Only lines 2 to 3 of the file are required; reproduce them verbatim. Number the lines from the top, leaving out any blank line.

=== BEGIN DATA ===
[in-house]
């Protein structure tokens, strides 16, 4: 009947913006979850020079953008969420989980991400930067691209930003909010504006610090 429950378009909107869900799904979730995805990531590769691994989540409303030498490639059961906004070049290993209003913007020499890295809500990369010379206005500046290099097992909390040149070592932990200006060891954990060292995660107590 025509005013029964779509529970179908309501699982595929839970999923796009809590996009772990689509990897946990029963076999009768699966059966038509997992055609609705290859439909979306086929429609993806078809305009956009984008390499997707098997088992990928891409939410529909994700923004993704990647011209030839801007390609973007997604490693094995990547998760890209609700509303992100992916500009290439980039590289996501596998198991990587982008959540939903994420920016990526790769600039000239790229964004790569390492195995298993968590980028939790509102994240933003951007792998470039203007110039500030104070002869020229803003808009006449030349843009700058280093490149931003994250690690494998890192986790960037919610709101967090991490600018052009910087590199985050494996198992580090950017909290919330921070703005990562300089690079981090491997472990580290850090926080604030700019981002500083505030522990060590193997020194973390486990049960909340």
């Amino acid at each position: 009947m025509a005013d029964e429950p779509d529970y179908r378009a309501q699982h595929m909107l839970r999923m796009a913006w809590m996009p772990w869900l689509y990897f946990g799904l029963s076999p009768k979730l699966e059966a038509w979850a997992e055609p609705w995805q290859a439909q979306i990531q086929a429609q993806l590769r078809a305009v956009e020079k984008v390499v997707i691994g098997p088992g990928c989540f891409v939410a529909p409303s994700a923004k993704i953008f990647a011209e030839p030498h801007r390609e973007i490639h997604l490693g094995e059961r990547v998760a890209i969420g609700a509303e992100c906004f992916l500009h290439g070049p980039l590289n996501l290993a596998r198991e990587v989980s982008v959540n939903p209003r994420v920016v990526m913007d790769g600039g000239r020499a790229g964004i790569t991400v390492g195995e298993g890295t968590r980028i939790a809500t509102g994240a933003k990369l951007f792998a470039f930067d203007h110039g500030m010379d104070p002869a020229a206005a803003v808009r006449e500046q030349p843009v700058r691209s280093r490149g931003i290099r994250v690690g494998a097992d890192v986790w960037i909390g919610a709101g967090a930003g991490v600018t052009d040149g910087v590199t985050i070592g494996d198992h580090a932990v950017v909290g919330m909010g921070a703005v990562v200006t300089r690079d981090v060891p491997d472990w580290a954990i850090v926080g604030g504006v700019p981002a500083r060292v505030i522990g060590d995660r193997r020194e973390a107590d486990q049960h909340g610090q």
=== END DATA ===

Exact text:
């Protein structure tokens, strides 16, 4: 009947913006979850020079953008969420989980991400930067691209930003909010504006610090 429950378009909107869900799904979730995805990531590769691994989540409303030498490639059961906004070049290993209003913007020499890295809500990369010379206005500046290099097992909390040149070592932990200006060891954990060292995660107590 025509005013029964779509529970179908309501699982595929839970999923796009809590996009772990689509990897946990029963076999009768699966059966038509997992055609609705290859439909979306086929429609993806078809305009956009984008390499997707098997088992990928891409939410529909994700923004993704990647011209030839801007390609973007997604490693094995990547998760890209609700509303992100992916500009290439980039590289996501596998198991990587982008959540939903994420920016990526790769600039000239790229964004790569390492195995298993968590980028939790509102994240933003951007792998470039203007110039500030104070002869020229803003808009006449030349843009700058280093490149931003994250690690494998890192986790960037919610709101967090991490600018052009910087590199985050494996198992580090950017909290919330921070703005990562300089690079981090491997472990580290850090926080604030700019981002500083505030522990060590193997020194973390486990049960909340």
């Amino acid at each position: 009947m025509a005013d029964e429950p779509d529970y179908r378009a309501q699982h595929m909107l839970r999923m796009a913006w809590m996009p772990w869900l689509y990897f946990g799904l029963s076999p009768k979730l699966e059966a038509w979850a997992e055609p609705w995805q290859a439909q979306i990531q086929a429609q993806l590769r078809a305009v956009e020079k984008v390499v997707i691994g098997p088992g990928c989540f891409v939410a529909p409303s994700a923004k993704i953008f990647a011209e030839p030498h801007r390609e973007i490639h997604l490693g094995e059961r990547v998760a890209i969420g609700a509303e992100c906004f992916l500009h290439g070049p980039l590289n996501l290993a596998r198991e990587v989980s982008v959540n939903p209003r994420v920016v990526m913007d790769g600039g000239r020499a790229g964004i790569t991400v390492g195995e298993g890295t968590r980028i939790a809500t509102g994240a933003k990369l951007f792998a470039f930067d203007h110039g500030m010379d104070p002869a020229a206005a803003v808009r006449e500046q030349p843009v700058r691209s280093r490149g931003i290099r994250v690690g494998a097992d890192v986790w960037i909390g919610a709101g967090a930003g991490v600018t052009d040149g910087v590199t985050i070592g494996d198992h580090a932990v950017v909290g919330m909010g921070a703005v990562v200006t300089r690079d981090v060891p491997d472990w580290a954990i850090v926080g604030g504006v700019p981002a500083r060292v505030i522990g060590d995660r193997r020194e973390a107590d486990q049960h909340g610090q």